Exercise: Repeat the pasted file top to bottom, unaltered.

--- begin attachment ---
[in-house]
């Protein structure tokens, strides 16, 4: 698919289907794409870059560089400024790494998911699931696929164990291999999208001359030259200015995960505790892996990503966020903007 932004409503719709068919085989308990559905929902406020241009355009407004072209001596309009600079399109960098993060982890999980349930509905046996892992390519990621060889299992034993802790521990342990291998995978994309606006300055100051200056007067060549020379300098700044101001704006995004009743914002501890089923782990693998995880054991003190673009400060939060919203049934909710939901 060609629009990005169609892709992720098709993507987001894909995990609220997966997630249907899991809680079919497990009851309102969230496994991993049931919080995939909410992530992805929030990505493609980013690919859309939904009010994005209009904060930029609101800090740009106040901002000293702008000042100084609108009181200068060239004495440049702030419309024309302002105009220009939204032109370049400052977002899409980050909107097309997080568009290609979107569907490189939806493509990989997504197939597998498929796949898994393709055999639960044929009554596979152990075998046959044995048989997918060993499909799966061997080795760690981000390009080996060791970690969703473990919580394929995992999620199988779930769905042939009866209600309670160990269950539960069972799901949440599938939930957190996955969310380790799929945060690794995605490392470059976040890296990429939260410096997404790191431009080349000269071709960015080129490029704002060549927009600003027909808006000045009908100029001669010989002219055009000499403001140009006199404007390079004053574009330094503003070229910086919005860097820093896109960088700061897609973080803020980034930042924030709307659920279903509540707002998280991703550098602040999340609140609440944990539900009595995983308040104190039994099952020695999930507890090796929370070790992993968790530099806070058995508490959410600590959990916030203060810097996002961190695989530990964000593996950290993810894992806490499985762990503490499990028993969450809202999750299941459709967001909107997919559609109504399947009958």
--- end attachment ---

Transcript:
[in-house]
């Protein structure tokens, strides 16, 4: 698919289907794409870059560089400024790494998911699931696929164990291999999208001359030259200015995960505790892996990503966020903007 932004409503719709068919085989308990559905929902406020241009355009407004072209001596309009600079399109960098993060982890999980349930509905046996892992390519990621060889299992034993802790521990342990291998995978994309606006300055100051200056007067060549020379300098700044101001704006995004009743914002501890089923782990693998995880054991003190673009400060939060919203049934909710939901 060609629009990005169609892709992720098709993507987001894909995990609220997966997630249907899991809680079919497990009851309102969230496994991993049931919080995939909410992530992805929030990505493609980013690919859309939904009010994005209009904060930029609101800090740009106040901002000293702008000042100084609108009181200068060239004495440049702030419309024309302002105009220009939204032109370049400052977002899409980050909107097309997080568009290609979107569907490189939806493509990989997504197939597998498929796949898994393709055999639960044929009554596979152990075998046959044995048989997918060993499909799966061997080795760690981000390009080996060791970690969703473990919580394929995992999620199988779930769905042939009866209600309670160990269950539960069972799901949440599938939930957190996955969310380790799929945060690794995605490392470059976040890296990429939260410096997404790191431009080349000269071709960015080129490029704002060549927009600003027909808006000045009908100029001669010989002219055009000499403001140009006199404007390079004053574009330094503003070229910086919005860097820093896109960088700061897609973080803020980034930042924030709307659920279903509540707002998280991703550098602040999340609140609440944990539900009595995983308040104190039994099952020695999930507890090796929370070790992993968790530099806070058995508490959410600590959990916030203060810097996002961190695989530990964000593996950290993810894992806490499985762990503490499990028993969450809202999750299941459709967001909107997919559609109504399947009958």